Up to at least October 2013 the hidden services work like this:
A hidden service calculates its key pair (private and public key, asymmetric encryption).
Then the hidden service picks some relays as its introduction points.
It tells its public key to those introduction points over Tor circuits.
After that the hidden-service creates a hidden service ...
They use a tool like Shallot to brute-force the onion address.
What Shallot does is to generate a private key in the same way that the Tor software does when generating a new hidden service address. It then manipulates the public key portion of the key to create new versions of the .onion address and checks through those to see if they match the desired ...
Yes, but it may not provide the sort of load balancing you have in mind.
The answer if two different Tors have the same hidden service private
key is that they will each publish a hidden service descriptor.
Whichever one published more recently is the one that a user accessing
Alaf's answer is a good start. Describing all known attacks on Tor and how they apply to hidden services is a broad task and not really suited for a little text box here. :)
But I'll give you an example. If I run a middle relay (neither a Guard nor an Exit), then I can visit your hidden service over and over and eventually you will use my relay in one of ...
It doesn't resolve them in the common sense - there is no DNS involved at all.
It looks up their introduction point on the hidden service directories - see Is it possible to look up the public key for a .onion-address?.
Then a rendezvous point is set up where the hidden service and the client meet -
answers to How do onion addresses exactly work? have more ...
In theory, it should be just a matter of fetching /tor/rendezvous2/<hidden service identity> via HTTP from the hidden service directory responsible for that hidden service, as per the rend spec, in particular section 1.6.
In practice, you need to find the right server to download it from and then form the request correctly. That's a bit icky to do ...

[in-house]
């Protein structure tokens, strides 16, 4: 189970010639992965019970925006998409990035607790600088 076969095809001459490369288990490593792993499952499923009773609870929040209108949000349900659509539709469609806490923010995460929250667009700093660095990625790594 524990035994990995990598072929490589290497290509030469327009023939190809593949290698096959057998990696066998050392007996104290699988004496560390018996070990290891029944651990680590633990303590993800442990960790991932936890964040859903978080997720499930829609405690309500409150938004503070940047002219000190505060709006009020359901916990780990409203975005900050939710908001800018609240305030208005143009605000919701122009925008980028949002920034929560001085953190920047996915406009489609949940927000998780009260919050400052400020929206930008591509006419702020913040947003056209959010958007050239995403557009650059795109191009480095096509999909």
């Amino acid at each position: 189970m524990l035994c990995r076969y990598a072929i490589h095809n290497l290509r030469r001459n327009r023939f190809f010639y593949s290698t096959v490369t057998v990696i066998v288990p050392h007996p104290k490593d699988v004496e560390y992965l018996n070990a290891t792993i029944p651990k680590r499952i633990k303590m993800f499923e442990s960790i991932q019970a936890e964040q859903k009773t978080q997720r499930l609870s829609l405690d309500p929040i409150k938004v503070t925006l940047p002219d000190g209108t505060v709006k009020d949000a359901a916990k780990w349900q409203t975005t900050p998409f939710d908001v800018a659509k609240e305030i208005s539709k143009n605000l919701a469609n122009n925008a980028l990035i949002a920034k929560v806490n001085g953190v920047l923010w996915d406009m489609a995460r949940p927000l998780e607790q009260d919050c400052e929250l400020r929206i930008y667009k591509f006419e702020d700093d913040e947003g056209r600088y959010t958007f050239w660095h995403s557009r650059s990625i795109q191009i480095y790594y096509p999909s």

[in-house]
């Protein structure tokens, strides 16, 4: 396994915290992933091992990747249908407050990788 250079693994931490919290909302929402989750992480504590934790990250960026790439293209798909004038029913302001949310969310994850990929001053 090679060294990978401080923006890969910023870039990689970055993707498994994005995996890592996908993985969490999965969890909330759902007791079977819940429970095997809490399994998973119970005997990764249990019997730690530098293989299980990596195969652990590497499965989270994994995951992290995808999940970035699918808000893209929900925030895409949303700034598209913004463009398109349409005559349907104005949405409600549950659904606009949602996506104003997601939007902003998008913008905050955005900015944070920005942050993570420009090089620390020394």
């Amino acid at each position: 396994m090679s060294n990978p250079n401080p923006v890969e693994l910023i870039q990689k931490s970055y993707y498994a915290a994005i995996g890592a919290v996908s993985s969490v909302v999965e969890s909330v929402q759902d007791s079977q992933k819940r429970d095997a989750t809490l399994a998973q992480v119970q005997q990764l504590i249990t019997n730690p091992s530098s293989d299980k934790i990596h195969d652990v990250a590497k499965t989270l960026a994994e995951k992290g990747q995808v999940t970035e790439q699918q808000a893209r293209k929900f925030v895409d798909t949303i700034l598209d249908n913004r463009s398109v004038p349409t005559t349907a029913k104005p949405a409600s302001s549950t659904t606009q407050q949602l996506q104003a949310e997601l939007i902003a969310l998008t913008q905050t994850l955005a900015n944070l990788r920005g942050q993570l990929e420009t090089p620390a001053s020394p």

From the criminal complaint, it is fairly clear that this isn't an issue with de-anonymizing Tor. If you look under Volume of Business Activity Reflected on Silk Road Servers, on page 14 it states that on or about July 23, 2013 an image of the SR web server was made and provided to the FBI (presumably by the hosting company.)
They don't mention how they ...
No, .onion sites are not using https/ssl by default. But the connection inside the Tor network is always encrypted, so it is not really necessary to use https for .onion sites. Exit nodes aren't used at all with hidden services, because the connection stays inside the Tor network until the hidden service is reached.
What's going on?
You got a malware that encrypted all your files. To get them back, you have to pay. This type of malware is called Ransomware (Wikipedia).
What do you mean by encrypted all my files?!
When you caught the ransomware, it took your files one by one and encrypted it with a key. When all your files were encrypted, it probably created a small ...
I believe that all of your questions can be answered by explaining the underlying threat when running any relay on the same Tor as a hidden service:
Relays publish bandwidth information about their usage and availability to enable the Tor network to efficiently route traffic and provide bandwidth where it is needed. Given that I see bandwidth information ...
You can extract the list from Hidden Service lists and search engines which are available at OnionDir - Deep Web Link Directory.
Or you can try Ahmia.fi site which is gathering .onion addresses using various methods by crawling the hidden services, downloading visited page data from the Tor2web nodes, and users can use an HTML form to add new addresses. ...
Your question is quite hard to answer, because as far as I know the special capabilities of the agencies in this field are yet unknown.
However you can first look into Tor's design document. Section 3.1 states:
A global passive adversary is the most commonly assumed threat when analyzing theoretical anonymity designs. But like all practical low-latency ...
There is a HiddenServiceDir in your torrc. After you have stopped the Tor process, delete the above-mentioned directory and restart Tor. Now the directory contains two new files: hostname and private_key. The name in hostname is now different from the previous version.
Running a hidden service with safety can be really complicated.
Hidden service administrator has to make sure that no application running on the server can be exploited remotely. Α hidden website may be vulnerable to the same threats every other website is. If the software a server uses to show a website is vulnerable, for example apache server or a ...